In summary, we show that FMD applied for only 5 days a month can counterbalance most of the negative effects of a high fat diet consumed for the rest of the month. Most importantly, it restores the reduced lifespan caused by HFCD possibly by inducing a long-term metabolic reprogramming whereby the animals remain in the ketogenic state days after the end of the FMD cycle. These results, together with recently published clinical trials indicate that periodic fasting mimicking diets could represent an alternative to continuous dietary restrictions or pharmacological therapies.
Also see the news and views article by Heilbronn, 2021 for more.
- Longo, V. D., Di Tano, M., Mattson, M. P. & Guidi, N. Intermittent and periodic fasting, longevity and disease. Nat. Aging 1, 47–59 (2021).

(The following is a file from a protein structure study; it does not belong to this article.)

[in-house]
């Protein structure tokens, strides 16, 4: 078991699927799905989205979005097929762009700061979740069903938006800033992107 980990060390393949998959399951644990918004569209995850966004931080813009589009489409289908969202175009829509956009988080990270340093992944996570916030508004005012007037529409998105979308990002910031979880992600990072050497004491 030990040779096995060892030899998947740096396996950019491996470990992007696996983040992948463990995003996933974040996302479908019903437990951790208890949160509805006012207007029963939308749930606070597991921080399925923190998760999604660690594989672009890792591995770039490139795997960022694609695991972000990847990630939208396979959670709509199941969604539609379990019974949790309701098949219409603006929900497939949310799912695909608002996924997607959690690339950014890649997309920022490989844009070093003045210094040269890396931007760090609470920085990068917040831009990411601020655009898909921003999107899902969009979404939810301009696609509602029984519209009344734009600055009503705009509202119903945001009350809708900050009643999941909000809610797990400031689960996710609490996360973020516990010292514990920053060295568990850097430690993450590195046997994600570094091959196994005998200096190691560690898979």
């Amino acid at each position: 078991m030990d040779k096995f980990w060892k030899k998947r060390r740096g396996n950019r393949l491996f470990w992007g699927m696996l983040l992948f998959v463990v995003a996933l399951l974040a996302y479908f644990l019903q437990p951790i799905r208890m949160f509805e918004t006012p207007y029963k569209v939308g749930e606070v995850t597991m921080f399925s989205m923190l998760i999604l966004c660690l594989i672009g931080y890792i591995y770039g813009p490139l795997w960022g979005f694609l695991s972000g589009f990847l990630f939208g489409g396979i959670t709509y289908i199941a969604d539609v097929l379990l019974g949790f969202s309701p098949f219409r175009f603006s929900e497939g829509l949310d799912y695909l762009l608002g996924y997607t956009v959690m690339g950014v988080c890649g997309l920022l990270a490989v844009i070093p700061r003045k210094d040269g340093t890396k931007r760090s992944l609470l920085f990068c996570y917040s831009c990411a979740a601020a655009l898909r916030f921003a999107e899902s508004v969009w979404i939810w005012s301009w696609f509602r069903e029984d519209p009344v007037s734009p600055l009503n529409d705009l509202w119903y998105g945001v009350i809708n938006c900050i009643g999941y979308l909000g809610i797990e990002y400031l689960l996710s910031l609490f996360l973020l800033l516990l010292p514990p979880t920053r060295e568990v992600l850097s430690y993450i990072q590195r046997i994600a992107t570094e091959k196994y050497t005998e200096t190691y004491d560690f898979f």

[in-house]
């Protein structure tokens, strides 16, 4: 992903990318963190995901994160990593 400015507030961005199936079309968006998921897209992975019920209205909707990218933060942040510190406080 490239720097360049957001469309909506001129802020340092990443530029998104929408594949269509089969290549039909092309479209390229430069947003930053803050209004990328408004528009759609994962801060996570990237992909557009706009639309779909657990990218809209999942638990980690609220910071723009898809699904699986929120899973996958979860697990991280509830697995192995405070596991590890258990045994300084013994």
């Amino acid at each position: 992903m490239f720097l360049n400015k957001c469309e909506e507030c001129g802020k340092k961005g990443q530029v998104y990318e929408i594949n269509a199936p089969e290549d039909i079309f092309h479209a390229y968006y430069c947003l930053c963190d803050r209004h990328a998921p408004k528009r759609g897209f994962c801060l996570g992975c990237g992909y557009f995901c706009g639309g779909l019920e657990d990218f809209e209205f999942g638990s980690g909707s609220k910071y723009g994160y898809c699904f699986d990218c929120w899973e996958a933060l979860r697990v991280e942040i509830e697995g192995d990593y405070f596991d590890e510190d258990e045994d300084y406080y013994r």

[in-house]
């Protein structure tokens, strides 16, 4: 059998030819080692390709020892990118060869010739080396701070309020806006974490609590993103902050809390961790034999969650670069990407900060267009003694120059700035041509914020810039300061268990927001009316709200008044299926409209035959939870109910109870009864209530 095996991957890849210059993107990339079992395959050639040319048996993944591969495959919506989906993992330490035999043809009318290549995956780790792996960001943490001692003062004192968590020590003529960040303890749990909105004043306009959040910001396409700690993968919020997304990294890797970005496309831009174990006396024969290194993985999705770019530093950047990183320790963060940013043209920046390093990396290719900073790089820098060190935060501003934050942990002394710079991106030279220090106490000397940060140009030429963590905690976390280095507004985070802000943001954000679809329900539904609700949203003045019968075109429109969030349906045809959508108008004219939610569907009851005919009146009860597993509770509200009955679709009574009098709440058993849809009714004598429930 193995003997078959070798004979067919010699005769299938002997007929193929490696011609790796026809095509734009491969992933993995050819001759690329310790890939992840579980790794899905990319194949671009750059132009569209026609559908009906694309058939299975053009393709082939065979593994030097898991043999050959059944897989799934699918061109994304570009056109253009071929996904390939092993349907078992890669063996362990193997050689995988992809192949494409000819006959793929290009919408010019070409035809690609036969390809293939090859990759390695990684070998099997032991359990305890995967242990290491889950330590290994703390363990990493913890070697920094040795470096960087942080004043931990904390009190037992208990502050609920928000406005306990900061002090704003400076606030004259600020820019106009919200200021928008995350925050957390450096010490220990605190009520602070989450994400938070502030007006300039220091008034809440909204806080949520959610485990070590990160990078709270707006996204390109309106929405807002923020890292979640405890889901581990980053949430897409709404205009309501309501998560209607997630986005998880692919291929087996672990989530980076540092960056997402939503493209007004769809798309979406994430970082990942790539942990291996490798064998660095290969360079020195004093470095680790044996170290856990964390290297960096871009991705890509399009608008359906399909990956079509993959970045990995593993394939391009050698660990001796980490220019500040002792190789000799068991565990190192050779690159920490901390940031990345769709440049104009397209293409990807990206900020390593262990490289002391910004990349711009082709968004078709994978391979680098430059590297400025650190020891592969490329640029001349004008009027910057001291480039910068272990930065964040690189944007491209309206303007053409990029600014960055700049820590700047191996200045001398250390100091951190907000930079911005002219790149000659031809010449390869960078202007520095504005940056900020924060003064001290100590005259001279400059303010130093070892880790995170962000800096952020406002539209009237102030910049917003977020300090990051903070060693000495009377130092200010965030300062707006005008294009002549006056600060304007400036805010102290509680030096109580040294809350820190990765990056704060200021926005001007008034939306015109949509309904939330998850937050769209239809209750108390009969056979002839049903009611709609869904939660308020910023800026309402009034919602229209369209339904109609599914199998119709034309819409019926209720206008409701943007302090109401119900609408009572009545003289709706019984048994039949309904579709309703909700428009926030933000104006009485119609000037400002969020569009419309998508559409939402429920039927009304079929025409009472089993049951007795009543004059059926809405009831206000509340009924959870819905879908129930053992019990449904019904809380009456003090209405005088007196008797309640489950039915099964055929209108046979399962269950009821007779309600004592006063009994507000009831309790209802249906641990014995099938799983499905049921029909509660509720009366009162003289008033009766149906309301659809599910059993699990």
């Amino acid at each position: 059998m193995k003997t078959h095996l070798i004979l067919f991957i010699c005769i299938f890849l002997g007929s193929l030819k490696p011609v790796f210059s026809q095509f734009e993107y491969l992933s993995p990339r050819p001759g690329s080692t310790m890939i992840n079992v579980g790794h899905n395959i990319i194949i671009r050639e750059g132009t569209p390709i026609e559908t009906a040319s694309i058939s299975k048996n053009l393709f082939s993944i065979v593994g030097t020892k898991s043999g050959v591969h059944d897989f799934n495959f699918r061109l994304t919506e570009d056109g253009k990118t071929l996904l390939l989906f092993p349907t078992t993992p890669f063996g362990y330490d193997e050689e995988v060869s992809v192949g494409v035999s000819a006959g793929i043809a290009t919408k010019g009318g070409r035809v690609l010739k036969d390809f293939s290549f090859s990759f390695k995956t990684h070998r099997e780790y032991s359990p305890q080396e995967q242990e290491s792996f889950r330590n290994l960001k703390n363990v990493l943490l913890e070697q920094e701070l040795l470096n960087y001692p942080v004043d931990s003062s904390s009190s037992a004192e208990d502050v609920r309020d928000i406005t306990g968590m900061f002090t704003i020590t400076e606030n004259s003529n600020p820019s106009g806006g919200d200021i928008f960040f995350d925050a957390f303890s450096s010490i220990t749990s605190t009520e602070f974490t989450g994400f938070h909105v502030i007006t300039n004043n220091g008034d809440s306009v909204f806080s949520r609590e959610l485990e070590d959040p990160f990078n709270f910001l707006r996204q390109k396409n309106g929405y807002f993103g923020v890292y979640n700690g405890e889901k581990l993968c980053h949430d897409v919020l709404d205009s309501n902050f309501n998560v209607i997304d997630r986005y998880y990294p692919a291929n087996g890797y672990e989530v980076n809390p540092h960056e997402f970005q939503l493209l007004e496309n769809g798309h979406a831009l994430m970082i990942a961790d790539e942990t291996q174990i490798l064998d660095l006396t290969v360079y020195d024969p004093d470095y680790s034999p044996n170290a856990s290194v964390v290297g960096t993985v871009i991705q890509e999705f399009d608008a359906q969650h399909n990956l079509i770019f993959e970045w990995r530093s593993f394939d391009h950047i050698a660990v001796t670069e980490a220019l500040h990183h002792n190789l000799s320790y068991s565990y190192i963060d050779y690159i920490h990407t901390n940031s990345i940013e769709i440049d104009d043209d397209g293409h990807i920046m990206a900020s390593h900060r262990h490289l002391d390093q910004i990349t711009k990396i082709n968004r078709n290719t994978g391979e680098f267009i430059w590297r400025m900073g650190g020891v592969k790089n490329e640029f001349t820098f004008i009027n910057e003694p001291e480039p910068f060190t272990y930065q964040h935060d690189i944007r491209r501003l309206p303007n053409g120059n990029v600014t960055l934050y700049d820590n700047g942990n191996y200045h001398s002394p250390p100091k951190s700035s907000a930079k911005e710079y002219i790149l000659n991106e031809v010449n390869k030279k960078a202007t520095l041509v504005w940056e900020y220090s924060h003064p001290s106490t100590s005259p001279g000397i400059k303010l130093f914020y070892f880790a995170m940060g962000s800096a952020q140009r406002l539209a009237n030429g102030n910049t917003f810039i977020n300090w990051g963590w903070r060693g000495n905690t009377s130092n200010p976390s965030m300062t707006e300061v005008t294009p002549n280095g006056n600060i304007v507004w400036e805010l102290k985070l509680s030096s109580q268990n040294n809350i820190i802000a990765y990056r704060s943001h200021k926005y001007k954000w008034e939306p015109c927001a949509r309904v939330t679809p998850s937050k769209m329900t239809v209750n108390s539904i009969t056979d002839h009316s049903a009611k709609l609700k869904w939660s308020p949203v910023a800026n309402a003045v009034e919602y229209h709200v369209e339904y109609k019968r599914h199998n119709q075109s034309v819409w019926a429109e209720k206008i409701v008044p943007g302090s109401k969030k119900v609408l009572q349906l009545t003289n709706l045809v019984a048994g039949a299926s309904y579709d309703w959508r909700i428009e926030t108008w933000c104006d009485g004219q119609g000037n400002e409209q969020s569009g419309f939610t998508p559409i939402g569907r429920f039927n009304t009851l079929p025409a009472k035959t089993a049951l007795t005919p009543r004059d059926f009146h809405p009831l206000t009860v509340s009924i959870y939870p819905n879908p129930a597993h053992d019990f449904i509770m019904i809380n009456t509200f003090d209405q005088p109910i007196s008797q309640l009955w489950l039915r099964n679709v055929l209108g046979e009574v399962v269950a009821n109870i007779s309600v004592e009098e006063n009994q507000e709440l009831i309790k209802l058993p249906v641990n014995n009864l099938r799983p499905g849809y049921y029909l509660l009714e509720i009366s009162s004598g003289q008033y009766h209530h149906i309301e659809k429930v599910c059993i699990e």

- Cava, E., Yeat, N. C. & Mittendorfer, B. Preserving healthy muscle during weight loss. Adv. Nutr. 8, 511–519 (2017).
- Brandhorst, S. et al. A Periodic Diet that Mimics Fasting Promotes Multi-System Regeneration, Enhanced Cognitive Performance, and Healthspan. Cell Metab. 22, 86–99 (2015).
- Wei, M. et al. Fasting-mimicking diet and markers/risk factors for aging, diabetes, cancer, and cardiovascular disease. Sci. Transl. Med. 9, eaai8700 (2017).
- Kim, S. S. et al. Whole‑transcriptome analysis of mouse adipose tissue in response to short‑term caloric restriction. Mol. Genet. Genomics 291, 831–847 (2016).
- Mishra, A. et al. Fasting-mimicking diet prevents high-fat diet effect on cardiometabolic risk and lifespan. Nat. Metab. (2021) doi:10.1038/s42255-021-00469-6.
Heilbronn, L. K. Periodic fasting prevents fat penalties in females. Nat. Metab. (2021) doi:10.1038/s42255-021-00472-x.
Please sign in or register for FREE
If you are a registered user on Nature Portfolio Health Community, please sign in